The Seattle Mariners shipped off their most desirable trade chip on Thursday or at least the most valuable trade chip they had a good chance of trading. While Taijuan Walker made a lot of sense to trade away, Seattle has several players who have more value than Walker but aren’t likely to be dealt like Austin Nola and Marco Gonzales. Both of these players would surely have value to other teams, but they also have immense value to the Mariners, especially Gonzales.
Here’s the thing when it comes to Marco: we know that other teams have been calling the Mariners for weeks. We also know that the talks didn’t get far. Seattle loves Marco Gonzales. They gave him a 4-year extension, with a 5th year option, in the winter and they didn’t even need to. Gonzales still had 3-years of club control after 2020 but the Mariners view Gonzales as a leader whose meant to be example their increasingly younger pitching staff is to aspire to be. He also happens to be the only sure thing on the starting pitching side in the entire organization.
It seems weird to say, especially when you consider the triumvirate of Emerson Hancock, Logan Gilbert, and George Kirby all close to MLB ready. But they aren’t bonafide big leaguers yet and as much as we have liked what we’ve seen from Nick Margevicius, Justus Sheffield, Yusei Kikuchi, and Justin Dunn, we don’t have a big enough sample size to say they are safe. Gonzales is a sure bet.
The sure bet isn’t that Gonzales is an ace and he lacks the kind of stuff that teams fall over trying to acquire. But he’s a safe bet to give you 160+ innings of above-average baseball and post a WAR in the 3-4 win range. That has value, both to the Mariners and other teams. But if other teams aren’t going to value Gonzales as such because he’s not a flamethrower, and they haven’t yet, Seattle won’t, and shouldn’t, trade him.
But the question for today’s article is not “should or will Seattle trade Gonzales”? We want to know what would it take for Seattle TO trade Marco Gonzales. The short answer is “a lot”. Again, Gonzales is young, controlled, fits the timeline and the organization, and is viewed as a leader. All of those factors weigh in to the Mariners decision. The term “an offer they can’t refuse” is applicable here. But what does that look like?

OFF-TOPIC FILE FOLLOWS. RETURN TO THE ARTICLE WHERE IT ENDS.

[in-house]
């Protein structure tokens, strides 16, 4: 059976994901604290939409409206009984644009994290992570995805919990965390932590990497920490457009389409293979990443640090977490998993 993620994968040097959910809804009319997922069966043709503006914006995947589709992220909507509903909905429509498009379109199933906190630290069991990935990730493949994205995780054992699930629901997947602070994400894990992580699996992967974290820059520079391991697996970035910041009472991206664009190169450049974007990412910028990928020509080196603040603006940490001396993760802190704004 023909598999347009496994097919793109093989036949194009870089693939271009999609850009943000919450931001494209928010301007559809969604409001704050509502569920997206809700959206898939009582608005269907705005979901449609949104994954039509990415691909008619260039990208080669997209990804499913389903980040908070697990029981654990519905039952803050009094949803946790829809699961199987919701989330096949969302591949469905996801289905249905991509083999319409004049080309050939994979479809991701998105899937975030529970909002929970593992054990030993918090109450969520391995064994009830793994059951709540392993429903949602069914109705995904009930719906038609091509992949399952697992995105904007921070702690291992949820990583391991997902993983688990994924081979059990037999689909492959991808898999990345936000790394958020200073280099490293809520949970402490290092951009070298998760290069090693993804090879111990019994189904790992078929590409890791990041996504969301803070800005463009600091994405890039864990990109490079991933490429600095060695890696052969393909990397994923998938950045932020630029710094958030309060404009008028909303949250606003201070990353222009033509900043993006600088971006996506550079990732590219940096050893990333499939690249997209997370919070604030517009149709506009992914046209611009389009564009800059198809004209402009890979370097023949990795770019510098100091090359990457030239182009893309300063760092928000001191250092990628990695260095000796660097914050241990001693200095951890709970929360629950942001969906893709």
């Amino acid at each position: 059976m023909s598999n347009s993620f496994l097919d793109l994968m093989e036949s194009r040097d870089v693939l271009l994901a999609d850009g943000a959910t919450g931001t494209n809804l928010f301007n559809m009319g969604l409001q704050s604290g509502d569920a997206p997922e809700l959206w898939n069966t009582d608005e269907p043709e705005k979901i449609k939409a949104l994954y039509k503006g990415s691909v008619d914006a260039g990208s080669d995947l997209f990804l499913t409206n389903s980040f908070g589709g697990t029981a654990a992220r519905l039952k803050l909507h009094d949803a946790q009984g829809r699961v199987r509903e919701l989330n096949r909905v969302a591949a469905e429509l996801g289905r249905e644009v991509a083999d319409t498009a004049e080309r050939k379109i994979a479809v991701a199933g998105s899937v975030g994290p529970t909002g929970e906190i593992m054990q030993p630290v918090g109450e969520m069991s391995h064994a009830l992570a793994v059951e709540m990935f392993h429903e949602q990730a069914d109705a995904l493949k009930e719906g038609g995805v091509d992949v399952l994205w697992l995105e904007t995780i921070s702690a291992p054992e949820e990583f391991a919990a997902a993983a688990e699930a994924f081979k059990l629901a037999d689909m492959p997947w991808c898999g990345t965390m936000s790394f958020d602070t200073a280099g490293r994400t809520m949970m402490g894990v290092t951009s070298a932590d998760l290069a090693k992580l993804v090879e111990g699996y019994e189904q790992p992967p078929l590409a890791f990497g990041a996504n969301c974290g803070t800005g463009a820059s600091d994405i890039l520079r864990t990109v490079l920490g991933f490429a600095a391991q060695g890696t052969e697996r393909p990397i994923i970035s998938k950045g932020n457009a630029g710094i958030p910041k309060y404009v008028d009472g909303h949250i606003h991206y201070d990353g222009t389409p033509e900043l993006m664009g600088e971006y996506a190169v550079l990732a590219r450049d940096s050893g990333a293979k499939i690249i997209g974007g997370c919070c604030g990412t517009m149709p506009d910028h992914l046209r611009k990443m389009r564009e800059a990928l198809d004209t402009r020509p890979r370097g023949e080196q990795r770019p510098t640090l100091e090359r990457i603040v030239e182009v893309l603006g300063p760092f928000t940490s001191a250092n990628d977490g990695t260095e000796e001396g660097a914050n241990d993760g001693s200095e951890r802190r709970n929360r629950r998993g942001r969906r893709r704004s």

Honestly, it probably looks similar to what the White Sox got for Jose Quintana in 2017. In that deal the White Sox acquired one potential All-Star player (Eloy Jiminez), a solid MLB quality pitcher with upside (Dylan Cease) and two lottery tickets (Matt Rose, Bryant Flete). At that point, Quintana had 3.5 years of club control, was 28-years-old, and was coming off a 3.4 bWAR season. Gonzales has at least 4-years of club control, is 28-years old, and is coming off a 3.4 bWAR season. It’s a pretty good comp and it doesn’t factor that Seattle is getting close to coming out of a rebuild where Chicago was at the beginning of their rebuild.
So using the Quintana deal as a guide, you can build your own trade packages. But for fun, here is what a similar trade package would look like if the Mariners were trying to acquire Gonzales from another team. Seattle would likely have to part with Julio Rodriguez, George Kirby, Sam Delaplane, and Tim Elliot. Would you be willing to make that trade? Probably not. And most teams in baseball wouldn’t either (most teams in baseball couldn’t afford to).
For a team like the Yankees to acquire Gonzales, Seattle could seriously ask for Jasson Dominguez as the centerpiece. New York would scoff, but Jiminez was actually a better prospect than Dominguez when he was traded. It’s not a ridiculous ask.
But ultimately, teams aren’t interested in paying the Mariners what Gonzales is actually worth. At the end of the day, he’s just more valuable to the Mariners than anybody else. Maybe something changes in the next 24+ hours. But I wouldn’t hold out hope. Marco Gonzales isn’t going to be traded and that is just neat.